The media is often fond of touting the trite image of baffled grandparents being guided around the mysteries of the Internet by their cute, knee-high grandchildren, who cruise the online world with the assurance of digital natives.

Indubitably there is a degree of truth to the stereotype, as there are to most such generalisations. There are even many people in their 50’s and 60’s (still in the world of work and emails) who use technology in the most rudimentary fashion.


The reality though, is that practically any new skill, activity or new technology can be understood and mastered by anyone. All it requires is patience and practice. Sometimes when people see a child prodigy playing a piano concerto or performing a song in front of a huge audience, they forget the hours and hours of practice and hardship required to achieve mastery of anything and instead view it as some kind of preternatural ability.

They’re wrong to do so and the field of technology is no exception.

It Takes Attitude

That’s not to say that young brains aren’t better at processing and learning new information than that of the elderly. But the biggest barrier for the silver-haired is that they often aren’t prepared to grimly stick at the task until they’ve made some headway. Unlike children, they have bills to pay, problems to resolve and a variety of established habits and interests that they love to spend their time on.

Furthermore, children tend to be fearless because they don’t understand risk in the same way. Before the advent of touch screens and the kind of more intuitively designed technology that we see today, many adults who weren’t regular users of computers were frightened of irreparably damaging an expensive PC by deleting a critical file (even if that was never very likely). Turning a desktop on was puzzling, the navigational controls were alien and typing was frequently a single key at a time affair.

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Youngsters, by contrast, jump straight in at the deep end and splash around unabashed until they have a good grasp of how a device works.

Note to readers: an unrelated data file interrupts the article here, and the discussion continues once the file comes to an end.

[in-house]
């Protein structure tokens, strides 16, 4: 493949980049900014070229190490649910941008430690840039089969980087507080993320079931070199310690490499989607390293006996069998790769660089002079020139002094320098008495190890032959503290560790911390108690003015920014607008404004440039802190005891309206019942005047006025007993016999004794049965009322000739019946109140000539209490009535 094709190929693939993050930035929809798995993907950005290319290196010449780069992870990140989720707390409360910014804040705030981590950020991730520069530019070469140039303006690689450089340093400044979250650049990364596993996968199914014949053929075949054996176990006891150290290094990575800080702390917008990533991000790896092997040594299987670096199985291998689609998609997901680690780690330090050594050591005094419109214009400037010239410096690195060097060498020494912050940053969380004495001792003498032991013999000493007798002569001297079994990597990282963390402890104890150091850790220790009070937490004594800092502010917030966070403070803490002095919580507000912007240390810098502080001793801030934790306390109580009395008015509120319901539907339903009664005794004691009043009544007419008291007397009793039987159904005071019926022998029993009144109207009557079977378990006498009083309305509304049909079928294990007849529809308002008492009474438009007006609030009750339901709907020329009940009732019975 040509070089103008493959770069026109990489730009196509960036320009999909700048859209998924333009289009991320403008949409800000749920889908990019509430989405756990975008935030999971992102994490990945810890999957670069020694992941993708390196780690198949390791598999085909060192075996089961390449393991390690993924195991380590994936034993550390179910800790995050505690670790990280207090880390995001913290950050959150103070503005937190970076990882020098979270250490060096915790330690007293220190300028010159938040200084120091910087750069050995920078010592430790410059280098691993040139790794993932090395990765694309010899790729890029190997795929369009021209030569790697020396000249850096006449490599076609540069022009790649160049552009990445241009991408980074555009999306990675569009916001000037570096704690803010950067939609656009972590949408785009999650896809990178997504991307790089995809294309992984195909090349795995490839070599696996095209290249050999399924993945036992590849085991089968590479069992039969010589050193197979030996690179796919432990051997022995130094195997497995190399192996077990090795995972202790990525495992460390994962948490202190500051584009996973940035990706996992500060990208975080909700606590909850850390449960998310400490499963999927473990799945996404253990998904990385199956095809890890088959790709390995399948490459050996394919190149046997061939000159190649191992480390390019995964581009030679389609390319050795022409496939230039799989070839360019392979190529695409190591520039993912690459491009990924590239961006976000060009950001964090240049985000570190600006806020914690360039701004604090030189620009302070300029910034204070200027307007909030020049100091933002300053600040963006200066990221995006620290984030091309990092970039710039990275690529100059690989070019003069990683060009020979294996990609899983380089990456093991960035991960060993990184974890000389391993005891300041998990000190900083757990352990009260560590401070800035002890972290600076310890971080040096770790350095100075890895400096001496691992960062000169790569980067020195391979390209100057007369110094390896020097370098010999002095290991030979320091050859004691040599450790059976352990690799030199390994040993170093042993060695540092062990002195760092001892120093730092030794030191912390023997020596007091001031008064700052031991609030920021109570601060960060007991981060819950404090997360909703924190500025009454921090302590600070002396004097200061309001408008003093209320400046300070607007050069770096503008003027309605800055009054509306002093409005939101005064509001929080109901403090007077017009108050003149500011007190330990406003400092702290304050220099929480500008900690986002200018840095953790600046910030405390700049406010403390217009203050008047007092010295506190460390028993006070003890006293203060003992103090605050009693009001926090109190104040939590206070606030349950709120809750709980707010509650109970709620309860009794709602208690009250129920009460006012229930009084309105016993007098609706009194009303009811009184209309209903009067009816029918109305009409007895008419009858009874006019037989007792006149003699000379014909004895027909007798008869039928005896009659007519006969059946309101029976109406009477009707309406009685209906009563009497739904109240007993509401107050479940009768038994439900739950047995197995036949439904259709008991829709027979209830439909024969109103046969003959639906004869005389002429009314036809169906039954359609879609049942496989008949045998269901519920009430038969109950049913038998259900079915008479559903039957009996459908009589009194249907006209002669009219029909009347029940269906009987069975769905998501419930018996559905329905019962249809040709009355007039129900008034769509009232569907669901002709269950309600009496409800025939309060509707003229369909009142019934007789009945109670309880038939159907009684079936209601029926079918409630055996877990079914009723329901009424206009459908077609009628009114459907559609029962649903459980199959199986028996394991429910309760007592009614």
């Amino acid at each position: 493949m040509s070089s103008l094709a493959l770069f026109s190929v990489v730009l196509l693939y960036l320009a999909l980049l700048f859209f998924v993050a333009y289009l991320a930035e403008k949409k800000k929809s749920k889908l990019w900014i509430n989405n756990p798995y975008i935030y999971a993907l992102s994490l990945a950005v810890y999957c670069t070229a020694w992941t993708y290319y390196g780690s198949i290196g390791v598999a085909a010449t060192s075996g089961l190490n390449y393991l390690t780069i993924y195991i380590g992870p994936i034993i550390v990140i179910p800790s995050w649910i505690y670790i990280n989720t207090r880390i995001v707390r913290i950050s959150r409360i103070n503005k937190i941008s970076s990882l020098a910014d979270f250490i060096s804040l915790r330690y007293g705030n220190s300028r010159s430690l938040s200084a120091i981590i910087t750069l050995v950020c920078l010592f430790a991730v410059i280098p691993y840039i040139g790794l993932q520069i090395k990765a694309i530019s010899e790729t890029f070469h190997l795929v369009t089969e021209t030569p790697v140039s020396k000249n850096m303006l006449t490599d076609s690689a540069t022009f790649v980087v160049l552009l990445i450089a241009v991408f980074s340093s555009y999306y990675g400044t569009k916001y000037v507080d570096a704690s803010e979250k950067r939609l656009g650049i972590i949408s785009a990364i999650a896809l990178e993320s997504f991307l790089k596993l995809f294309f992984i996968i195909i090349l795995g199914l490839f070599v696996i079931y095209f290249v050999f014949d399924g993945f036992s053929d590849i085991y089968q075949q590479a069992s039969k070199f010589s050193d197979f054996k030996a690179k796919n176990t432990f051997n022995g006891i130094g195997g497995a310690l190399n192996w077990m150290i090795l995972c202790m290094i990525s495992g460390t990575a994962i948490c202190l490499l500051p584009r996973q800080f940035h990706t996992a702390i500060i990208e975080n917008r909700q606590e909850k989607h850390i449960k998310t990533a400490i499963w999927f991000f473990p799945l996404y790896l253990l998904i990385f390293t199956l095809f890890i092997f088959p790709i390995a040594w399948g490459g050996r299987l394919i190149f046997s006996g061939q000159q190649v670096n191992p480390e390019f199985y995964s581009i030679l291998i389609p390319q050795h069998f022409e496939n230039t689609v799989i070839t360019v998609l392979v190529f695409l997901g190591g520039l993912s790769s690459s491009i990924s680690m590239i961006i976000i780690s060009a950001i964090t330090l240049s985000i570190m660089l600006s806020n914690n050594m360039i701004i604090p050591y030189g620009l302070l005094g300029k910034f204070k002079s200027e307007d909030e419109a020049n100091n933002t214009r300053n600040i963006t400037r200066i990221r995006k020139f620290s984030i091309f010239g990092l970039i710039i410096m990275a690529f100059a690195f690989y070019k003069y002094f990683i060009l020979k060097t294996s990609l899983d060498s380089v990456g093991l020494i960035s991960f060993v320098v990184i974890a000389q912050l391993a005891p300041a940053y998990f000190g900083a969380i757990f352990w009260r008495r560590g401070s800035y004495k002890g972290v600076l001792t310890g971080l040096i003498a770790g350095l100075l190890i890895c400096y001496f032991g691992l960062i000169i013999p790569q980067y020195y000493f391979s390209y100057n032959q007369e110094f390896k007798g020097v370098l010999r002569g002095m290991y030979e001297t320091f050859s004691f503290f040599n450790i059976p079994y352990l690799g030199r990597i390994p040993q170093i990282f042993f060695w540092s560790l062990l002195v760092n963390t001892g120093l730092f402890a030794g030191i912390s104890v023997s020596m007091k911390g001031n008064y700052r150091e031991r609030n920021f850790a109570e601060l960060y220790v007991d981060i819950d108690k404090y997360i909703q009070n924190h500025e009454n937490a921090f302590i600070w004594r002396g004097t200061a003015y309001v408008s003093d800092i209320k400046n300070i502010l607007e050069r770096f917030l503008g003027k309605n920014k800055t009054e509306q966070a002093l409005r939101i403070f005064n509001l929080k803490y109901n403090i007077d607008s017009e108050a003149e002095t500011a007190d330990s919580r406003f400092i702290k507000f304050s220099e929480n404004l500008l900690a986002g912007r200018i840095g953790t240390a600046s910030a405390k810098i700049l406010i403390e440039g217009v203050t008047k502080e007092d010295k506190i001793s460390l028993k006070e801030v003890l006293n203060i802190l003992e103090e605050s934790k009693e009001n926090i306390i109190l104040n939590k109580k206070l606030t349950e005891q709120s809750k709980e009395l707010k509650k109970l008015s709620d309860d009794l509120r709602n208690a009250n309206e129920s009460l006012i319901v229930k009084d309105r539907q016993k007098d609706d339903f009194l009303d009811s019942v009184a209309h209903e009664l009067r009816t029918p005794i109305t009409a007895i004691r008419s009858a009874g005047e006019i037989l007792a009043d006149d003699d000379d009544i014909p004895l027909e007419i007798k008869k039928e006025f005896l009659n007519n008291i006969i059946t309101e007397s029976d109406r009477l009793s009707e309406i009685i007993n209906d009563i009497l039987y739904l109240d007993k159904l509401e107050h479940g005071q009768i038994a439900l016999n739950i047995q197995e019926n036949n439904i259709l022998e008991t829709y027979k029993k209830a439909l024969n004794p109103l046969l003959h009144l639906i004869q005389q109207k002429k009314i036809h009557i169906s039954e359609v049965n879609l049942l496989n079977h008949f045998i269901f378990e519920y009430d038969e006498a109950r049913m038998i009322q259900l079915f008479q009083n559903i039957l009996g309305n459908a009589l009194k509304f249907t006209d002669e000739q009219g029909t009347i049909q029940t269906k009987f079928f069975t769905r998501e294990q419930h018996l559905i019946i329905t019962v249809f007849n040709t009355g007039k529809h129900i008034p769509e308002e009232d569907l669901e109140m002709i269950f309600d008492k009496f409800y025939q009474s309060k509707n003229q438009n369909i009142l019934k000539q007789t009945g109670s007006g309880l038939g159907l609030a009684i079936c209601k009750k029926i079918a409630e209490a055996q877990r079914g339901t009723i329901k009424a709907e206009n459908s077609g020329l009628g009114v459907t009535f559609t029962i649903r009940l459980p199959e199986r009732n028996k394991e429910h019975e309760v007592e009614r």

By going back to the curiosity of youth, the elderly are just as capable of getting to grips with gadgetry.

Design – Achieving Simplicity is Hard (But Now We’ve Got There)!

Senior citizens are quite aware that the world has changed quite radically during the past couple of decades and know that technology and the online environment can offer them a host of benefits.

The difference between now and even five or six years ago is that companies have created devices that are simpler to use, with cleaner interfaces. Such progress is reflected in the creation of tablet computers and smart phones, as well as the simplicity of digitally recording a TV program or the ease and comfort of using a stairlift.

Concurrent to “normal” platforms becoming more user-friendly, businesses have also cottoned on to the fact that there’s a market for products specifically designed for the elderly. These range from gadgets that have been slightly modified with older people in mind, to those that are solely designed to address the issues faced by those in the autumn of their days.

Cost – Not Like It Used To Be

Price used to be a barrier for anyone who wanted to purchase a new gizmo and remains a hurdle for high-performance brand items. However, it used to be especially difficult for retirees and pensioners.

But in general terms, the cost of electronics has come down dramatically since they first began to penetrate mass markets, and continues to be driven lower by competition and innovation. As a result, the elderly are much more able to engage with new innovations.

In short, older people can and are getting to grips with new technologies, whether they’re for surfing the net or helping them out round the home. Anyone who tells you otherwise is living in the past.